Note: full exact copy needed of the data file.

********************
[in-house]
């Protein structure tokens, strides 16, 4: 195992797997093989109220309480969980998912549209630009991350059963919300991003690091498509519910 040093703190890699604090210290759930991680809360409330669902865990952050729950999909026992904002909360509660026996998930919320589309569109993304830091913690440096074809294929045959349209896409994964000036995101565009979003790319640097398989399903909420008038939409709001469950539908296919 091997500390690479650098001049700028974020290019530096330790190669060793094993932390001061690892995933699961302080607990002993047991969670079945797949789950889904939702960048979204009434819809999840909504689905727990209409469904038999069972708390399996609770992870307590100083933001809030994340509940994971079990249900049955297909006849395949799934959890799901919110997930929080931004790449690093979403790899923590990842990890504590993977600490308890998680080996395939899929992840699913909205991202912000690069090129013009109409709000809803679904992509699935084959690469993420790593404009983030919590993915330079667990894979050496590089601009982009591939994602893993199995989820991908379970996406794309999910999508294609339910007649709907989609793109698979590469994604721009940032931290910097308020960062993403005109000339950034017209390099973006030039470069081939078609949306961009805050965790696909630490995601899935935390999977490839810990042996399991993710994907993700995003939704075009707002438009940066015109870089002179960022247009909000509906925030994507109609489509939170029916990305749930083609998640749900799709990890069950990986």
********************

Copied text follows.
[in-house]
């Protein structure tokens, strides 16, 4: 195992797997093989109220309480969980998912549209630009991350059963919300991003690091498509519910 040093703190890699604090210290759930991680809360409330669902865990952050729950999909026992904002909360509660026996998930919320589309569109993304830091913690440096074809294929045959349209896409994964000036995101565009979003790319640097398989399903909420008038939409709001469950539908296919 091997500390690479650098001049700028974020290019530096330790190669060793094993932390001061690892995933699961302080607990002993047991969670079945797949789950889904939702960048979204009434819809999840909504689905727990209409469904038999069972708390399996609770992870307590100083933001809030994340509940994971079990249900049955297909006849395949799934959890799901919110997930929080931004790449690093979403790899923590990842990890504590993977600490308890998680080996395939899929992840699913909205991202912000690069090129013009109409709000809803679904992509699935084959690469993420790593404009983030919590993915330079667990894979050496590089601009982009591939994602893993199995989820991908379970996406794309999910999508294609339910007649709907989609793109698979590469994604721009940032931290910097308020960062993403005109000339950034017209390099973006030039470069081939078609949306961009805050965790696909630490995601899935935390999977490839810990042996399991993710994907993700995003939704075009707002438009940066015109870089002179960022247009909000509906925030994507109609489509939170029916990305749930083609998640749900799709990890069950990986």